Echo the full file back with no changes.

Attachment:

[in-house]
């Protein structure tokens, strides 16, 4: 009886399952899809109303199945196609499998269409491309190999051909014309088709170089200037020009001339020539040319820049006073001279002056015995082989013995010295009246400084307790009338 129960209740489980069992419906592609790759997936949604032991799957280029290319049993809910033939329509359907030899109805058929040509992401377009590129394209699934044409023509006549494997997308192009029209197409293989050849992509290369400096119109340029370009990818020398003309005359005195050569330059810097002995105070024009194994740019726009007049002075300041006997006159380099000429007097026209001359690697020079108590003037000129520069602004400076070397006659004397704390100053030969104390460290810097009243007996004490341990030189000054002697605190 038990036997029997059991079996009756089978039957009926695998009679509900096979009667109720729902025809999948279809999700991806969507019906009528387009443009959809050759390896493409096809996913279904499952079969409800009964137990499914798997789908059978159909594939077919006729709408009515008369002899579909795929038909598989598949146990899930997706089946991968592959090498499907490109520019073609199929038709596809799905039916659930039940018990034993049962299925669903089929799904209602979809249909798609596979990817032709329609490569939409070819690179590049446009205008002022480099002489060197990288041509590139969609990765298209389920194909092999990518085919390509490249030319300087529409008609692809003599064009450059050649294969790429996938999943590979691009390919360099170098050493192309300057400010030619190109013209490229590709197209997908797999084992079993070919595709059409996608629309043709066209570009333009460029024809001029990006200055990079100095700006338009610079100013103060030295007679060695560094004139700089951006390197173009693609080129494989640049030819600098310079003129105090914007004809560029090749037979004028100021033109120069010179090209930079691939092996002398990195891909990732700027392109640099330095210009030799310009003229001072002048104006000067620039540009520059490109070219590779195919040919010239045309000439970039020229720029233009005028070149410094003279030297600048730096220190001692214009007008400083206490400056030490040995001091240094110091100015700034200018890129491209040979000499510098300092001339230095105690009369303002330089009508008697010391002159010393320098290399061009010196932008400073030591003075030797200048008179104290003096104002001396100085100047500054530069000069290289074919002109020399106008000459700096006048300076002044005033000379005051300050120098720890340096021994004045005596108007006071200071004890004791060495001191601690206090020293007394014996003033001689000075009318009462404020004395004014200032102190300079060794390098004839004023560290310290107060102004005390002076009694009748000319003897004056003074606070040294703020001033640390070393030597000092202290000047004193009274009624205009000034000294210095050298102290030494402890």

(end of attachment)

[in-house]
């Protein structure tokens, strides 16, 4: 009886399952899809109303199945196609499998269409491309190999051909014309088709170089200037020009001339020539040319820049006073001279002056015995082989013995010295009246400084307790009338 129960209740489980069992419906592609790759997936949604032991799957280029290319049993809910033939329509359907030899109805058929040509992401377009590129394209699934044409023509006549494997997308192009029209197409293989050849992509290369400096119109340029370009990818020398003309005359005195050569330059810097002995105070024009194994740019726009007049002075300041006997006159380099000429007097026209001359690697020079108590003037000129520069602004400076070397006659004397704390100053030969104390460290810097009243007996004490341990030189000054002697605190 038990036997029997059991079996009756089978039957009926695998009679509900096979009667109720729902025809999948279809999700991806969507019906009528387009443009959809050759390896493409096809996913279904499952079969409800009964137990499914798997789908059978159909594939077919006729709408009515008369002899579909795929038909598989598949146990899930997706089946991968592959090498499907490109520019073609199929038709596809799905039916659930039940018990034993049962299925669903089929799904209602979809249909798609596979990817032709329609490569939409070819690179590049446009205008002022480099002489060197990288041509590139969609990765298209389920194909092999990518085919390509490249030319300087529409008609692809003599064009450059050649294969790429996938999943590979691009390919360099170098050493192309300057400010030619190109013209490229590709197209997908797999084992079993070919595709059409996608629309043709066209570009333009460029024809001029990006200055990079100095700006338009610079100013103060030295007679060695560094004139700089951006390197173009693609080129494989640049030819600098310079003129105090914007004809560029090749037979004028100021033109120069010179090209930079691939092996002398990195891909990732700027392109640099330095210009030799310009003229001072002048104006000067620039540009520059490109070219590779195919040919010239045309000439970039020229720029233009005028070149410094003279030297600048730096220190001692214009007008400083206490400056030490040995001091240094110091100015700034200018890129491209040979000499510098300092001339230095105690009369303002330089009508008697010391002159010393320098290399061009010196932008400073030591003075030797200048008179104290003096104002001396100085100047500054530069000069290289074919002109020399106008000459700096006048300076002044005033000379005051300050120098720890340096021994004045005596108007006071200071004890004791060495001191601690206090020293007394014996003033001689000075009318009462404020004395004014200032102190300079060794390098004839004023560290310290107060102004005390002076009694009748000319003897004056003074606070040294703020001033640390070393030597000092202290000047004193009274009624205009000034000294210095050298102290030494402890």